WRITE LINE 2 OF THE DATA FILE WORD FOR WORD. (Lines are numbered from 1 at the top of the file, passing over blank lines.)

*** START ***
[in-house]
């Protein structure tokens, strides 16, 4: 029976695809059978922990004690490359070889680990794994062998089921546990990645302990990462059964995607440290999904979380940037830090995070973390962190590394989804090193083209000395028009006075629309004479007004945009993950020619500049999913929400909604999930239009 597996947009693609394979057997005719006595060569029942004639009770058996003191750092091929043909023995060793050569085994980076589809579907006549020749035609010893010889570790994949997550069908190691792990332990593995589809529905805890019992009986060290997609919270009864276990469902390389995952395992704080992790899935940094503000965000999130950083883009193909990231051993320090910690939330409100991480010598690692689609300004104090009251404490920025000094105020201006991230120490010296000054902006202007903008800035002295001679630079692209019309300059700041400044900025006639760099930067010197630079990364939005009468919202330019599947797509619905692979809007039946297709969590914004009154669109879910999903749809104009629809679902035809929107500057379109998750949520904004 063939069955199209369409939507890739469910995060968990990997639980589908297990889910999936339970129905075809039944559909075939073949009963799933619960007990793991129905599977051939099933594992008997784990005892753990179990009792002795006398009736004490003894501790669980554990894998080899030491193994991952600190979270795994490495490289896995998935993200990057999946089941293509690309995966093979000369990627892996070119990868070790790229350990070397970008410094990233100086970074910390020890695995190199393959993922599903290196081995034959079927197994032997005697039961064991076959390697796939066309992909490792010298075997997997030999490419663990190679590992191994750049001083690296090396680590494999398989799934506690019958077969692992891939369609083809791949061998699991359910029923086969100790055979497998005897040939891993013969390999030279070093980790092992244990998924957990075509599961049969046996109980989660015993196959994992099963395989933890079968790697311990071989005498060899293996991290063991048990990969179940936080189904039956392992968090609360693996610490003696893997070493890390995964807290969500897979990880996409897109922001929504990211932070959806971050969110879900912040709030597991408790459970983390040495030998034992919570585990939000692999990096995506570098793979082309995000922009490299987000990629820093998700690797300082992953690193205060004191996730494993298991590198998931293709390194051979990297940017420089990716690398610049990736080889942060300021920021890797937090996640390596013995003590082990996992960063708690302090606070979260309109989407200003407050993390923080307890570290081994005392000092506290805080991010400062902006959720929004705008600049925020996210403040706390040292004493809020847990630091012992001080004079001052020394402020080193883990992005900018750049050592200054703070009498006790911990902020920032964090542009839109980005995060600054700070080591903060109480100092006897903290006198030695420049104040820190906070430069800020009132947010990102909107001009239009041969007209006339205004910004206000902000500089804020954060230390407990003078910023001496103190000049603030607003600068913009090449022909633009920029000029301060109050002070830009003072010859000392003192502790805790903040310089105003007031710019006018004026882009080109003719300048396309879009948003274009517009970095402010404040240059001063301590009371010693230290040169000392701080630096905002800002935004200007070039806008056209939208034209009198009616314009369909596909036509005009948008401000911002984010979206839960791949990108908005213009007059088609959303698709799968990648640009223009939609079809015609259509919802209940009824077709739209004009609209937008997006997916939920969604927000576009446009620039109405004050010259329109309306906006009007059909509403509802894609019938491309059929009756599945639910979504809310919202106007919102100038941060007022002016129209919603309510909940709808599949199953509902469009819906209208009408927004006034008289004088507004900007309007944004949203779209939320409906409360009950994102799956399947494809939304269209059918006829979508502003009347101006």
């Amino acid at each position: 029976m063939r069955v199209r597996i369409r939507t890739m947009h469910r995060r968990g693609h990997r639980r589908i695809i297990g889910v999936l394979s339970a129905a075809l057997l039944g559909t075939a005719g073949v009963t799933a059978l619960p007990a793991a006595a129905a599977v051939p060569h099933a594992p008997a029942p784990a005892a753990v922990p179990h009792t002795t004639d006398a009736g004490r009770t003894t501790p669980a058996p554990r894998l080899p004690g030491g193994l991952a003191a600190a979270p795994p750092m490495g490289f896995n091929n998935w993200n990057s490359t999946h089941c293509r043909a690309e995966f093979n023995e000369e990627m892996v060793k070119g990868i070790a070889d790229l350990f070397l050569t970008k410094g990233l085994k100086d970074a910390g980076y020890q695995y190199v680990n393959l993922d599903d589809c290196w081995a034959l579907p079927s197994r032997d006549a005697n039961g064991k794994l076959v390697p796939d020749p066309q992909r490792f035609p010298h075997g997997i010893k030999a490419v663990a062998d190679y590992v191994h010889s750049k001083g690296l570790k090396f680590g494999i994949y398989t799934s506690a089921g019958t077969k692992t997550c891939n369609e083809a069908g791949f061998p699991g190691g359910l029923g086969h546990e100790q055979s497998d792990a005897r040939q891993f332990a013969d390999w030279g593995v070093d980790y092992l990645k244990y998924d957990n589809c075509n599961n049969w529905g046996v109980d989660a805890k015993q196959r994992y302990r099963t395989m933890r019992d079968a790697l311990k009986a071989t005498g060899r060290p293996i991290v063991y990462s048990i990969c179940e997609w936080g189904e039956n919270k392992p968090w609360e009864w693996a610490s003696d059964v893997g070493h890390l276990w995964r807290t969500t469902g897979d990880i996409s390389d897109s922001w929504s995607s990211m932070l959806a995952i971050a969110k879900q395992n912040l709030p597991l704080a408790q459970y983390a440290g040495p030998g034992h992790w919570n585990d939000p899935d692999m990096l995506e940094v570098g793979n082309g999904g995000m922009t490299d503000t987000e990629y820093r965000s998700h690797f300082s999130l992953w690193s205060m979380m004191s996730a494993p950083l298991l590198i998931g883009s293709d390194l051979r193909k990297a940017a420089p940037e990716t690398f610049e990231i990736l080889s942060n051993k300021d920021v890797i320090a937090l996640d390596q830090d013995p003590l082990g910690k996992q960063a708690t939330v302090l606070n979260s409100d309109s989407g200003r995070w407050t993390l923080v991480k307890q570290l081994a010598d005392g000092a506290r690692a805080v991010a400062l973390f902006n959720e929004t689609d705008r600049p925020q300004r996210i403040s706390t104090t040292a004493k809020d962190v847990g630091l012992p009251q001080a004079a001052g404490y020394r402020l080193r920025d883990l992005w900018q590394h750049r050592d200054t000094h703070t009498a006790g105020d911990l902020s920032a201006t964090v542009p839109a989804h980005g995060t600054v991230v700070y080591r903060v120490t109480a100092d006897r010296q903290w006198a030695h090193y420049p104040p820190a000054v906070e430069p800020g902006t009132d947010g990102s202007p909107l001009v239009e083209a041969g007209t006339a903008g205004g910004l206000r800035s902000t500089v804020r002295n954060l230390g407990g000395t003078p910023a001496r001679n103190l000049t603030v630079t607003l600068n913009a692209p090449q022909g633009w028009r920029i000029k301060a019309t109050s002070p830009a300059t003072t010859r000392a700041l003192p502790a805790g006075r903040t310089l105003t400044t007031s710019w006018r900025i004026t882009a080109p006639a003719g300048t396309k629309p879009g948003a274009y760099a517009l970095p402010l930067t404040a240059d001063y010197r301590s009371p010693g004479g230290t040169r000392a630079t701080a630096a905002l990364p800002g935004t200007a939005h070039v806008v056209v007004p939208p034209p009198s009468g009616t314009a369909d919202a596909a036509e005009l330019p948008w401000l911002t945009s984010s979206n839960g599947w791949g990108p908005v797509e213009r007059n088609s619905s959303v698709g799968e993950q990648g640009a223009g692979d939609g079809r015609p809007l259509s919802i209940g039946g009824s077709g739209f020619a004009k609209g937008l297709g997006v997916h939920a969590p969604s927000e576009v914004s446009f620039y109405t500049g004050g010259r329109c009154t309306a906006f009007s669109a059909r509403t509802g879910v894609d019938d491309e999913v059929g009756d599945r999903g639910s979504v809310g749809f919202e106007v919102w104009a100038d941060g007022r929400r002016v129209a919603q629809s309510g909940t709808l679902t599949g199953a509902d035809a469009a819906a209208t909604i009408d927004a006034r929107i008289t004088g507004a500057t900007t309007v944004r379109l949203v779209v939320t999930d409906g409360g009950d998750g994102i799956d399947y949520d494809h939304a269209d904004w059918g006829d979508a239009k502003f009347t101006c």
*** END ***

């Protein structure tokens, strides 16, 4: 029976695809059978922990004690490359070889680990794994062998089921546990990645302990990462059964995607440290999904979380940037830090995070973390962190590394989804090193083209000395028009006075629309004479007004945009993950020619500049999913929400909604999930239009 597996947009693609394979057997005719006595060569029942004639009770058996003191750092091929043909023995060793050569085994980076589809579907006549020749035609010893010889570790994949997550069908190691792990332990593995589809529905805890019992009986060290997609919270009864276990469902390389995952395992704080992790899935940094503000965000999130950083883009193909990231051993320090910690939330409100991480010598690692689609300004104090009251404490920025000094105020201006991230120490010296000054902006202007903008800035002295001679630079692209019309300059700041400044900025006639760099930067010197630079990364939005009468919202330019599947797509619905692979809007039946297709969590914004009154669109879910999903749809104009629809679902035809929107500057379109998750949520904004 063939069955199209369409939507890739469910995060968990990997639980589908297990889910999936339970129905075809039944559909075939073949009963799933619960007990793991129905599977051939099933594992008997784990005892753990179990009792002795006398009736004490003894501790669980554990894998080899030491193994991952600190979270795994490495490289896995998935993200990057999946089941293509690309995966093979000369990627892996070119990868070790790229350990070397970008410094990233100086970074910390020890695995190199393959993922599903290196081995034959079927197994032997005697039961064991076959390697796939066309992909490792010298075997997997030999490419663990190679590992191994750049001083690296090396680590494999398989799934506690019958077969692992891939369609083809791949061998699991359910029923086969100790055979497998005897040939891993013969390999030279070093980790092992244990998924957990075509599961049969046996109980989660015993196959994992099963395989933890079968790697311990071989005498060899293996991290063991048990990969179940936080189904039956392992968090609360693996610490003696893997070493890390995964807290969500897979990880996409897109922001929504990211932070959806971050969110879900912040709030597991408790459970983390040495030998034992919570585990939000692999990096995506570098793979082309995000922009490299987000990629820093998700690797300082992953690193205060004191996730494993298991590198998931293709390194051979990297940017420089990716690398610049990736080889942060300021920021890797937090996640390596013995003590082990996992960063708690302090606070979260309109989407200003407050993390923080307890570290081994005392000092506290805080991010400062902006959720929004705008600049925020996210403040706390040292004493809020847990630091012992001080004079001052020394402020080193883990992005900018750049050592200054703070009498006790911990902020920032964090542009839109980005995060600054700070080591903060109480100092006897903290006198030695420049104040820190906070430069800020009132947010990102909107001009239009041969007209006339205004910004206000902000500089804020954060230390407990003078910023001496103190000049603030607003600068913009090449022909633009920029000029301060109050002070830009003072010859000392003192502790805790903040310089105003007031710019006018004026882009080109003719300048396309879009948003274009517009970095402010404040240059001063301590009371010693230290040169000392701080630096905002800002935004200007070039806008056209939208034209009198009616314009369909596909036509005009948008401000911002984010979206839960791949990108908005213009007059088609959303698709799968990648640009223009939609079809015609259509919802209940009824077709739209004009609209937008997006997916939920969604927000576009446009620039109405004050010259329109309306906006009007059909509403509802894609019938491309059929009756599945639910979504809310919202106007919102100038941060007022002016129209919603309510909940709808599949199953509902469009819906209208009408927004006034008289004088507004900007309007944004949203779209939320409906409360009950994102799956399947494809939304269209059918006829979508502003009347101006």